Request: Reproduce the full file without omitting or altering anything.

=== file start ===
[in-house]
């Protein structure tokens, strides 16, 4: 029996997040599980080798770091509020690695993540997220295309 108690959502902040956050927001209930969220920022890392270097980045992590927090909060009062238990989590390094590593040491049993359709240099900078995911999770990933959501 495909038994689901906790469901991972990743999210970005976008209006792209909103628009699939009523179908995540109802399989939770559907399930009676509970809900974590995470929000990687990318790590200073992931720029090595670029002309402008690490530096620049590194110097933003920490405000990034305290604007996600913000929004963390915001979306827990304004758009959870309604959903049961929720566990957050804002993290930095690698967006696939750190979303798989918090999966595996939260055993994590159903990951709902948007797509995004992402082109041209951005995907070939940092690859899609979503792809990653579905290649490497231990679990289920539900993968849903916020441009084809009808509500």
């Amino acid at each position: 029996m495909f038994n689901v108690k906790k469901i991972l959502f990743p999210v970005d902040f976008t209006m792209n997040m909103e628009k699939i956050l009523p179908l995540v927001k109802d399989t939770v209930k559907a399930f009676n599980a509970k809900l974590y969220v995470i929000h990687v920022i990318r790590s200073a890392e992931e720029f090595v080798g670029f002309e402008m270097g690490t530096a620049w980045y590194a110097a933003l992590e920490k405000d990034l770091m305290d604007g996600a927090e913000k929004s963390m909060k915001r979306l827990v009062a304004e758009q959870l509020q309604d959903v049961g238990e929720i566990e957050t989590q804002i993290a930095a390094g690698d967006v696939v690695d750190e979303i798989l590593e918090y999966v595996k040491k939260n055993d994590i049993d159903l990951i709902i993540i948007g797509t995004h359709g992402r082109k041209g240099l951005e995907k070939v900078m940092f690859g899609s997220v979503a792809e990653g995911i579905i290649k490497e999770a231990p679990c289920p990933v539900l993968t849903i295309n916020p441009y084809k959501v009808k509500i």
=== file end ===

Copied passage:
[in-house]
């Protein structure tokens, strides 16, 4: 029996997040599980080798770091509020690695993540997220295309 108690959502902040956050927001209930969220920022890392270097980045992590927090909060009062238990989590390094590593040491049993359709240099900078995911999770990933959501 495909038994689901906790469901991972990743999210970005976008209006792209909103628009699939009523179908995540109802399989939770559907399930009676509970809900974590995470929000990687990318790590200073992931720029090595670029002309402008690490530096620049590194110097933003920490405000990034305290604007996600913000929004963390915001979306827990304004758009959870309604959903049961929720566990957050804002993290930095690698967006696939750190979303798989918090999966595996939260055993994590159903990951709902948007797509995004992402082109041209951005995907070939940092690859899609979503792809990653579905290649490497231990679990289920539900993968849903916020441009084809009808509500």
């Amino acid at each position: 029996m495909f038994n689901v108690k906790k469901i991972l959502f990743p999210v970005d902040f976008t209006m792209n997040m909103e628009k699939i956050l009523p179908l995540v927001k109802d399989t939770v209930k559907a399930f009676n599980a509970k809900l974590y969220v995470i929000h990687v920022i990318r790590s200073a890392e992931e720029f090595v080798g670029f002309e402008m270097g690490t530096a620049w980045y590194a110097a933003l992590e920490k405000d990034l770091m305290d604007g996600a927090e913000k929004s963390m909060k915001r979306l827990v009062a304004e758009q959870l509020q309604d959903v049961g238990e929720i566990e957050t989590q804002i993290a930095a390094g690698d967006v696939v690695d750190e979303i798989l590593e918090y999966v595996k040491k939260n055993d994590i049993d159903l990951i709902i993540i948007g797509t995004h359709g992402r082109k041209g240099l951005e995907k070939v900078m940092f690859g899609s997220v979503a792809e990653g995911i579905i290649k490497e999770a231990p679990c289920p990933v539900l993968t849903i295309n916020p441009y084809k959501v009808k509500i």